I have been nostalgic for all things New York since I left the place in 1991, but the trip I took back there last month somehow intensified those feelings and I've been in a New York State of Mind ever since I returned to San Diego. Funny thing is, while growing up there (in Chelsea), I constantly complained about it, loathed the subways and piles of trash on the sidewalks, and dreamed of living in the suburbs. So what gives? It seems to me that many who move away from their hometown ultimately crave the comforts or familiarity of home regardless of where they're from. I know I'm not alone in my sentiments and, in fact, surveyed a few of my friends on Fine Art America regarding this notion. Most of them responded in some way that they do miss various aspects of home. David King, for example, was raised in the Salt Lake Valley and didn't take to flat land, apparently. "I did live somewhere else that was a plains type landscape for two years and missed the mountains dearly," he says.
Dora Hathazi Mendez who was raised in Hungary and finally settled in Portugal says she has nostalgic feelings for her little native city. "I always swallow tears at the airport when I start to hear Hungarian language around me," she says. But she's quick to add that the feelings go away fast because upon returning for a visit, she feels more like a stranger these days. One thing that keeps her yearning for her hometown though, is the food. "When I go back, or my mom comes to visit the grandchildren, I bring or ask for food. Taste of my childhood, mainly unhealthy things, like smoked sausages, a special brand of salami, Hungarian red minced pepper because the goulash soup taste with it like home. A little slice of bacon from home can make miracles," she says.
Abbie Shores didn't even realize she was homesick for her hometown in the UK until she went back to visit. She points out, however, that moving back would not resolve those feelings. "I did not think I was homesick until this week when I traveled back to Yorkshire for more or less the first time since I left. Driving into Leeds and walking around, I realized I was really homesick. It was like a deep pang in the pit of my stomach. I am not sure moving back would be the same as before, as much of my love for the area was then. Homesick? Yes, absolutely, but part of that is for what was back then, not what could be in the future."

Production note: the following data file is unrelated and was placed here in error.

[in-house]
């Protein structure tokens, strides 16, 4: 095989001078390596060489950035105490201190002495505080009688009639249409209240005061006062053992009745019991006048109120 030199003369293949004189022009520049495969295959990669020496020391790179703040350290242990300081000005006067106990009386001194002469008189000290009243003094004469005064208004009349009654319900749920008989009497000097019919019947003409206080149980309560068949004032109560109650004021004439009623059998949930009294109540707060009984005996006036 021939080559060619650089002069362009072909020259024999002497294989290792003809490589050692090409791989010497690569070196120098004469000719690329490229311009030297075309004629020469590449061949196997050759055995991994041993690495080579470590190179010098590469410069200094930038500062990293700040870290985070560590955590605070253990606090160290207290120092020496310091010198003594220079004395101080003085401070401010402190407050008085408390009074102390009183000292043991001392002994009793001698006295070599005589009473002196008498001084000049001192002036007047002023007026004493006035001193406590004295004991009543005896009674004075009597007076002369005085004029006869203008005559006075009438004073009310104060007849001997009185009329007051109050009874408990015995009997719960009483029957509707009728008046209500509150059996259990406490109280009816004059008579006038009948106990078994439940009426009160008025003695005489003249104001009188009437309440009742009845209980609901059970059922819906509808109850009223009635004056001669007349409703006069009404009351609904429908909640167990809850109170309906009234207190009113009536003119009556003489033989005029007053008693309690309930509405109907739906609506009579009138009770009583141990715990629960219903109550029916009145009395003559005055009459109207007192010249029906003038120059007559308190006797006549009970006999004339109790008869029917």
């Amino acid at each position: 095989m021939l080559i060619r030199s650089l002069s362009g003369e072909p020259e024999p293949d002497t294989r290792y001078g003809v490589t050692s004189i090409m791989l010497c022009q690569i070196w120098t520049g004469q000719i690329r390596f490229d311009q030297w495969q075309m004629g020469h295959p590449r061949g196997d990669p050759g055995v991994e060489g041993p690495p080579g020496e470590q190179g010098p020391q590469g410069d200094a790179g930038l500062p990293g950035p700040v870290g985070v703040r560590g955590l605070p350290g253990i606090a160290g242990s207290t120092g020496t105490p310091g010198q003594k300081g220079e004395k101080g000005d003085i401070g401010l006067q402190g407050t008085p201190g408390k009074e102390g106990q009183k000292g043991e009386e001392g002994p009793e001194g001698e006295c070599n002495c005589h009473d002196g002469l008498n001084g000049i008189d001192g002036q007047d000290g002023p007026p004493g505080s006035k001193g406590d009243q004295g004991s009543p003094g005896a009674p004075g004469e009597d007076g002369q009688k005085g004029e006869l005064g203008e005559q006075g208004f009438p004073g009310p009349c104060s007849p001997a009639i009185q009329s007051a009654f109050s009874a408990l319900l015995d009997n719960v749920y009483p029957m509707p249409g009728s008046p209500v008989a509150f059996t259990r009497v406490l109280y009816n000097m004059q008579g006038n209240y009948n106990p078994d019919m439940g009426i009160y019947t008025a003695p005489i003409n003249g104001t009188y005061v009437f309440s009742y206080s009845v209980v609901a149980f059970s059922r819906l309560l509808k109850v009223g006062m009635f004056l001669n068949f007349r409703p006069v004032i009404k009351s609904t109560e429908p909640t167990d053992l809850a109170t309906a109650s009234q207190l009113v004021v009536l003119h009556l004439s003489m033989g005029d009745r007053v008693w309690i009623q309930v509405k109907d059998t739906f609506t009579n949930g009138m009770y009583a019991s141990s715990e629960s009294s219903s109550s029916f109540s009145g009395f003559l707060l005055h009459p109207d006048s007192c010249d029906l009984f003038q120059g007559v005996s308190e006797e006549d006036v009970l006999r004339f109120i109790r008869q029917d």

I understand that deep pang in my stomach that Abbie speaks of, but I also think to some extent I've romanticized and glorified some of my memories. There's a Welsh word for this phenomenon, which is "hiraeth." It means a feeling of homesickness for a home to which you cannot return, a home which maybe never was, and the nostalgia, the yearning and the grief for the lost places of your past. Believe it or not, I discovered this concept from watching a documentary about Gloria Vanderbilt called, "Nothing Left Unsaid." Known predominantly as an heiress and fashion designer, Ms. Vanderbilt, 94, is also a talented artist who speaks about the idea in the film and describes the drawing she created with this notion explicitly in mind (hence it's title, Hiraeth, seen here, with a blog post written by someone who I can relate to on all levels considering the loss of my mother when I was a young girl).
Kathleen Bishop understands the hiraeth feeling too. "I'm particularly sensitive to fragrances and the memories they evoke," she says. "I grew up along a creek in a redwood forest beside the Pacific. Whenever I travel home, I always stop at a funky little market in Boonville to grab a sandwich."
But not everyone longs for home. Chuck Staley is perfectly happy to be living the Hollywood life, a world away from the south where he is originally from. "I was born in Memphis right after the depression, so there were 9 of us from my great-grandmother down to me living in this house," he says. "When I got out of the army, I worked in Memphis for a couple of years, then my wife and I moved to Hollywood, each of our lifelong dreams. I never wish to go back to any of those places in which I grew up. I always felt out of place," he adds.
And Kathy Anselmo simply states, "I couldn't move far enough from where I grew up."
How about you? Have you moved away and do you feel a sense of longing? Share your thoughts in the comments.